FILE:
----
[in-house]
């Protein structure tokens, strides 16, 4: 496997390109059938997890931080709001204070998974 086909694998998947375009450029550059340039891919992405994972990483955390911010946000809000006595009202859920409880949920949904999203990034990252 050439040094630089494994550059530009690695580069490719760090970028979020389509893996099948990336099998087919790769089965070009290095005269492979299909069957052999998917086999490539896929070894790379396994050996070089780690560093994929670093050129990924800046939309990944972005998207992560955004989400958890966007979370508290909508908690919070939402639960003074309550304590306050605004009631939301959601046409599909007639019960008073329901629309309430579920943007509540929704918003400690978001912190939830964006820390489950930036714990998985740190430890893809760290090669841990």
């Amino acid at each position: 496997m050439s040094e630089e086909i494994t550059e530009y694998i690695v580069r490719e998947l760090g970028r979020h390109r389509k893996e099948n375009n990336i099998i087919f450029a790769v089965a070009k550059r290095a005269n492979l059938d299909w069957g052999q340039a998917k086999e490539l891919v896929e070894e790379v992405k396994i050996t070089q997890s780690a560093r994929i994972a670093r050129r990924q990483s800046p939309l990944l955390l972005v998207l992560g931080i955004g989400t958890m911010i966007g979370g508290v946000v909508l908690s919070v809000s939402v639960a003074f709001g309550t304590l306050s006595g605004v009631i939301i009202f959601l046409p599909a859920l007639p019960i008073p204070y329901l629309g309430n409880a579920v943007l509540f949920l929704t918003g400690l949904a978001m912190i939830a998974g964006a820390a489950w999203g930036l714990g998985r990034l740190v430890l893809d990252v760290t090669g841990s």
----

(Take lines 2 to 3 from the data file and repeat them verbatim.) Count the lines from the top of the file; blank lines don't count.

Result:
């Protein structure tokens, strides 16, 4: 496997390109059938997890931080709001204070998974 086909694998998947375009450029550059340039891919992405994972990483955390911010946000809000006595009202859920409880949920949904999203990034990252 050439040094630089494994550059530009690695580069490719760090970028979020389509893996099948990336099998087919790769089965070009290095005269492979299909069957052999998917086999490539896929070894790379396994050996070089780690560093994929670093050129990924800046939309990944972005998207992560955004989400958890966007979370508290909508908690919070939402639960003074309550304590306050605004009631939301959601046409599909007639019960008073329901629309309430579920943007509540929704918003400690978001912190939830964006820390489950930036714990998985740190430890893809760290090669841990």
């Amino acid at each position: 496997m050439s040094e630089e086909i494994t550059e530009y694998i690695v580069r490719e998947l760090g970028r979020h390109r389509k893996e099948n375009n990336i099998i087919f450029a790769v089965a070009k550059r290095a005269n492979l059938d299909w069957g052999q340039a998917k086999e490539l891919v896929e070894e790379v992405k396994i050996t070089q997890s780690a560093r994929i994972a670093r050129r990924q990483s800046p939309l990944l955390l972005v998207l992560g931080i955004g989400t958890m911010i966007g979370g508290v946000v909508l908690s919070v809000s939402v639960a003074f709001g309550t304590l306050s006595g605004v009631i939301i009202f959601l046409p599909a859920l007639p019960i008073p204070y329901l629309g309430n409880a579920v943007l509540f949920l929704t918003g400690l949904a978001m912190i939830a998974g964006a820390a489950w999203g930036l714990g998985r990034l740190v430890l893809d990252v760290t090669g841990s």